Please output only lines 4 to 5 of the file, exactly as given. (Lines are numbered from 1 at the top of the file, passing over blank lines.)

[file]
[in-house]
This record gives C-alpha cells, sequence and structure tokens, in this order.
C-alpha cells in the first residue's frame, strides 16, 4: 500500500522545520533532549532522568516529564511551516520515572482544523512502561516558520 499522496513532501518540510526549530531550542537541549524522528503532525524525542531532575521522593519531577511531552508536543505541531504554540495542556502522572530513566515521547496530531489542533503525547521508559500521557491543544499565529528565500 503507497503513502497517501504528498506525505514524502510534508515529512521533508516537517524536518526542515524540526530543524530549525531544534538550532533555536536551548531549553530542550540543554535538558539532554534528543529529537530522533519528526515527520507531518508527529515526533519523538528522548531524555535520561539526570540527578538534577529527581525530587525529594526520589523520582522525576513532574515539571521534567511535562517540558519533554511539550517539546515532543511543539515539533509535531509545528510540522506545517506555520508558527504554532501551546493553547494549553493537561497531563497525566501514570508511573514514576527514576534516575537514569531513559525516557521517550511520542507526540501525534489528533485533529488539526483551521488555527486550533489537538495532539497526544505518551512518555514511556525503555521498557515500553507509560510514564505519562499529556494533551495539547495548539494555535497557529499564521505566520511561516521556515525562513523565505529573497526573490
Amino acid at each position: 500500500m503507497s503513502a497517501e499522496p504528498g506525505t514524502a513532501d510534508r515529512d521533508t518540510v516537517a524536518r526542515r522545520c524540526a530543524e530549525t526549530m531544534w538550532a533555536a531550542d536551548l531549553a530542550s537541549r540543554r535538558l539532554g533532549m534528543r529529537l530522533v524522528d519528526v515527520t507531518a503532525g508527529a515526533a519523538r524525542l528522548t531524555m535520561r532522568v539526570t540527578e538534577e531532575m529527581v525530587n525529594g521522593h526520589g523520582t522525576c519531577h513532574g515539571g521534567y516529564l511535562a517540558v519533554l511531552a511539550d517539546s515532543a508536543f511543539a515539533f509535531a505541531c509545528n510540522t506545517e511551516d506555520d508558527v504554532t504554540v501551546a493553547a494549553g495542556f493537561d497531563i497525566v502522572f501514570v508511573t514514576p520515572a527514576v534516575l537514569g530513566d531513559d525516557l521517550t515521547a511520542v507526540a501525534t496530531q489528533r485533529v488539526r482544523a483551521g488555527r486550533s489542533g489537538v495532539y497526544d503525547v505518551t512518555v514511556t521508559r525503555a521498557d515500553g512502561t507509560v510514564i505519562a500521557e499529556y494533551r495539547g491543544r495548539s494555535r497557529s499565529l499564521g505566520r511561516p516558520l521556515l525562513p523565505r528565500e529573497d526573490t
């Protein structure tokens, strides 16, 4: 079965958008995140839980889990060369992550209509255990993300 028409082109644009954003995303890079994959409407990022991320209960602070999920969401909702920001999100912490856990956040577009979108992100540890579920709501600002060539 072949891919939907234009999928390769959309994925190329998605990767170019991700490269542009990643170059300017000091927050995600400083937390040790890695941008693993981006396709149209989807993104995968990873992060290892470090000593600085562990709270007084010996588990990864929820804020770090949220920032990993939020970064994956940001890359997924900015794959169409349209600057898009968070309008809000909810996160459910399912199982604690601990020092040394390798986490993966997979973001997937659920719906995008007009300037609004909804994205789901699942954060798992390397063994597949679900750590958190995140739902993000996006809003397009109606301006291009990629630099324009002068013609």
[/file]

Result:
Amino acid at each position: 500500500m503507497s503513502a497517501e499522496p504528498g506525505t514524502a513532501d510534508r515529512d521533508t518540510v516537517a524536518r526542515r522545520c524540526a530543524e530549525t526549530m531544534w538550532a533555536a531550542d536551548l531549553a530542550s537541549r540543554r535538558l539532554g533532549m534528543r529529537l530522533v524522528d519528526v515527520t507531518a503532525g508527529a515526533a519523538r524525542l528522548t531524555m535520561r532522568v539526570t540527578e538534577e531532575m529527581v525530587n525529594g521522593h526520589g523520582t522525576c519531577h513532574g515539571g521534567y516529564l511535562a517540558v519533554l511531552a511539550d517539546s515532543a508536543f511543539a515539533f509535531a505541531c509545528n510540522t506545517e511551516d506555520d508558527v504554532t504554540v501551546a493553547a494549553g495542556f493537561d497531563i497525566v502522572f501514570v508511573t514514576p520515572a527514576v534516575l537514569g530513566d531513559d525516557l521517550t515521547a511520542v507526540a501525534t496530531q489528533r485533529v488539526r482544523a483551521g488555527r486550533s489542533g489537538v495532539y497526544d503525547v505518551t512518555v514511556t521508559r525503555a521498557d515500553g512502561t507509560v510514564i505519562a500521557e499529556y494533551r495539547g491543544r495548539s494555535r497557529s499565529l499564521g505566520r511561516p516558520l521556515l525562513p523565505r528565500e529573497d526573490t
């Protein structure tokens, strides 16, 4: 079965958008995140839980889990060369992550209509255990993300 028409082109644009954003995303890079994959409407990022991320209960602070999920969401909702920001999100912490856990956040577009979108992100540890579920709501600002060539 072949891919939907234009999928390769959309994925190329998605990767170019991700490269542009990643170059300017000091927050995600400083937390040790890695941008693993981006396709149209989807993104995968990873992060290892470090000593600085562990709270007084010996588990990864929820804020770090949220920032990993939020970064994956940001890359997924900015794959169409349209600057898009968070309008809000909810996160459910399912199982604690601990020092040394390798986490993966997979973001997937659920719906995008007009300037609004909804994205789901699942954060798992390397063994597949679900750590958190995140739902993000996006809003397009109606301006291009990629630099324009002068013609």